In addition, adaptive radiotherapy is designed to enable more precise tumor targeting and more accurately deliver the treatment as the physician intended. Fox Chase is the only hospital in the Philadelphia area to offer this type of therapy.

“Now, not only can we adjust the position of the patient, but we can adjust the radiation plan itself in real time on a daily basis to take into account what’s in front of us. We view this as an advanced way of safely giving a large dose of radiation to the cancer and protecting the normal healthy cells at the same time,” said Eric Horwitz, MD, FABS, FASTRO, Chair of the Department of Radiation Oncology at Fox Chase and the Lewis Katz School of Medicine at Temple University.

New Data on Potential Bladder-Sparing Treatment

Half of the experimental group of muscle-invasive bladder cancer patients successfully kept their bladders and reached the two-year endpoint of the RETAIN BLADDER phase 2 clinical trial without developing metastatic cancer, according to final results presented by Fox Chase researchers at the 2023 American Society of Clinical Oncology Genitourinary Cancers Symposium.

Although the researchers just missed meeting their overall benchmark for two-year metastasis-free survival in the entire group of patients, the results will inform the subsequent RETAIN BLADDER II and III trials, said Daniel M. Geynisman, MD, Associate Professor in the Department of Hematology/Oncology, who headed the study.

“Whether it’s in the next trial or the trial after that, we’re continuously trying to, in an iterative process, improve upon the way we’re treating patients, preserve quality of life, and provide some options for organ preservation,” said Geynisman.

Diversity in Early Development Clinical Trials

Researchers at Fox Chase Cancer Center were awarded a $550,000 grant from Stand Up To Cancer (SU2C) to fund a new project, “Accelerating and Diversifying Access to Clinical Trials.” Temple Health matched the grant, bringing the total to $1.1 million for this effort.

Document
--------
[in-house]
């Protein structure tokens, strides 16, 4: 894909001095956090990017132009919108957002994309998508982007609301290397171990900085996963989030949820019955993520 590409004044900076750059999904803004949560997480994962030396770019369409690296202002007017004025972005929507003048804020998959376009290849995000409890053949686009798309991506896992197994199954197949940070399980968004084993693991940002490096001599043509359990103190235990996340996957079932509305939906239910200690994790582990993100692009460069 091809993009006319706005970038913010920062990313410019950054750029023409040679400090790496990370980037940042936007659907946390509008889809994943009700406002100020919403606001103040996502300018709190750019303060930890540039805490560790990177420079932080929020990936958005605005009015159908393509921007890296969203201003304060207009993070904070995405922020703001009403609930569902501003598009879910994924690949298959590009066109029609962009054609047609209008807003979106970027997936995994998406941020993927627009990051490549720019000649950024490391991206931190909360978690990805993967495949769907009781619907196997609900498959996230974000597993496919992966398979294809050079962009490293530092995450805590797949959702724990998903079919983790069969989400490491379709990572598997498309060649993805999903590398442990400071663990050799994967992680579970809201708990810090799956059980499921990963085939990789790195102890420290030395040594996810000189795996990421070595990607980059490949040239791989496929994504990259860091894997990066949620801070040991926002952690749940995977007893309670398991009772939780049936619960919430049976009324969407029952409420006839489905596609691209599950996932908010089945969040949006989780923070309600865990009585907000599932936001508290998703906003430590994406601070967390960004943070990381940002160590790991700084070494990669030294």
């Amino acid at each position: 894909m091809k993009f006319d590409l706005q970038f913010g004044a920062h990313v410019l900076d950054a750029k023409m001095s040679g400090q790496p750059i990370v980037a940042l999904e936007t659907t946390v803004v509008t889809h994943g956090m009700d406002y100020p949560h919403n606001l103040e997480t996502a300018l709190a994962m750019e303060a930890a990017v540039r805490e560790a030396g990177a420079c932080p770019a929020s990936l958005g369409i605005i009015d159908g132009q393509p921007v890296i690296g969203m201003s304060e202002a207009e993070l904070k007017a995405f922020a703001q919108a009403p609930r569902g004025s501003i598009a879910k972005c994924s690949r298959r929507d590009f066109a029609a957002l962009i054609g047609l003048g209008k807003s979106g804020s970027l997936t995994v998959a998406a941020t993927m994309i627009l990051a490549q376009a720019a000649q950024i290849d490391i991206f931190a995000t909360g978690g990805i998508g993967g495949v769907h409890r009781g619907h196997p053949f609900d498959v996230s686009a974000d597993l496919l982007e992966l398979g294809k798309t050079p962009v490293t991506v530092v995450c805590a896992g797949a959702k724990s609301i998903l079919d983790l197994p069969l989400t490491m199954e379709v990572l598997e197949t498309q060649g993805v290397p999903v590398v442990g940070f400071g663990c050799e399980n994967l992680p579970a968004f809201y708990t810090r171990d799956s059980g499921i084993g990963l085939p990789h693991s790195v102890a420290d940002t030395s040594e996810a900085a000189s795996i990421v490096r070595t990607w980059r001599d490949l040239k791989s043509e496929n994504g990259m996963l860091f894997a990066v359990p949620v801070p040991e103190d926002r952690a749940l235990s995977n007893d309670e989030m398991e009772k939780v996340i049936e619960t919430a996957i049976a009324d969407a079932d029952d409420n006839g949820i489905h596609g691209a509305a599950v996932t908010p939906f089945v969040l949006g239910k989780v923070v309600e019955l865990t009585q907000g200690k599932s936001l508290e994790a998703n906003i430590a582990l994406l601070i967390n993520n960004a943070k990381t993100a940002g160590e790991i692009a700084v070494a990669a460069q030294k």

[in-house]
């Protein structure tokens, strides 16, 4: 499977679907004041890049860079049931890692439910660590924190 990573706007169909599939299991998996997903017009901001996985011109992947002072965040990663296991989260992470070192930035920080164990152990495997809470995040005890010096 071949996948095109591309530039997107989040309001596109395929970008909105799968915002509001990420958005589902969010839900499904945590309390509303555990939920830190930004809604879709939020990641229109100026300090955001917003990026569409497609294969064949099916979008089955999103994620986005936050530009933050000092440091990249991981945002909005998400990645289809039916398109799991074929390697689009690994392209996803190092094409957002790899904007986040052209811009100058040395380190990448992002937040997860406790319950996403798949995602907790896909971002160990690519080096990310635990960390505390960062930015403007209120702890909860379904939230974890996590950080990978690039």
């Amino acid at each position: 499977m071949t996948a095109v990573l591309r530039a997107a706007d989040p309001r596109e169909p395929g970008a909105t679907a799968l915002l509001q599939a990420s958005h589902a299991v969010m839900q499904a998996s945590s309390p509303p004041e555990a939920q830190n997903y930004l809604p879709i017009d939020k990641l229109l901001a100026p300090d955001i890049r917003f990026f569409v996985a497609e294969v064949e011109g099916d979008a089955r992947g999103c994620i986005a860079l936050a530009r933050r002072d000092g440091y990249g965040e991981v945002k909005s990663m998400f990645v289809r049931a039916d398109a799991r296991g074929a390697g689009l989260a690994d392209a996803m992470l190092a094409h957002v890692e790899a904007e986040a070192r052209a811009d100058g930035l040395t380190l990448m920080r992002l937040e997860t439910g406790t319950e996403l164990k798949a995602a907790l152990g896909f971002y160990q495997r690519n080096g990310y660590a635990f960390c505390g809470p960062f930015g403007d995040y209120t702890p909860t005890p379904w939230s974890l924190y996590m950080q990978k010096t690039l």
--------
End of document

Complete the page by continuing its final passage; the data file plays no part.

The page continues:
“All of the pieces have been in place, including an extensive clinical trials program at the historic Fox Chase Cancer Center in Northeast Philadelphia, community outreach in North Philadelphia, and a diverse population at Temple University Hospital,” said Martin Edelman, MD, Associate Director for Clinical Research Integration and Chair of the Department of Hematology/Oncology at Fox Chase and Chair of the Department of Medical Oncology at the Lewis Katz School of Medicine at Temple University. “What we’re doing now is bringing them together to better serve our patients who are seen by Fox Chase and Temple University Hospital.”

Part of this effort has been to extend the collection of biological specimens such as blood and tissue from cancer patients at Temple Health for cancer research. Extending this biobanking capability to the main Temple Health campus enhances the diversity of the populations to be evaluated and the generalizability of results.

Edelman will be working with Linda Fleisher, PhD, MPH, Research Professor in the Cancer Prevention and Control Research Program, on improving clinical trial access through funding from the SU2C Diversity in Early Development Clinical Trials Research Grants Program.

Actively enrolling clinical research studies: 279.

A Cancer Prevention Vaccine

A Fox Chase researcher is participating in a clinical trial for a vaccine designed to train the immune system to protect patients against cancer as soon as it shows signs of developing.

The vaccine is being studied to see if it can protect those with a specific genetic condition called Lynch syndrome, which puts individuals at risk for developing cancer at some point in their lifetime. The vaccine test is the first step to learn if it can prevent these people from developing colorectal cancer later in life.

“If you can identify patients with a genetic propensity for cancer and vaccinate them early in life, even if that cuts down their chance of cancer by 50%, that’s a huge difference in their quality of life and in savings for society.”

Chair, Department of Clinical Genetics

“Lynch syndrome is one of the most common hereditary causes of colon cancer. It affects about one in 300 people, but frustratingly, it’s often only with a cancer diagnosis that people get tested, which misses the chance to prevent that cancer,” said Michael Hall, MD, Chair of the Department of Clinical Genetics and the leader of the Fox Chase trial.

“If you can, perhaps, identify patients with a genetic propensity for cancer, and vaccinate them early in life, even if that cuts down their chance of cancer by 50%, that’s a huge difference in their quality of life and in savings for society.”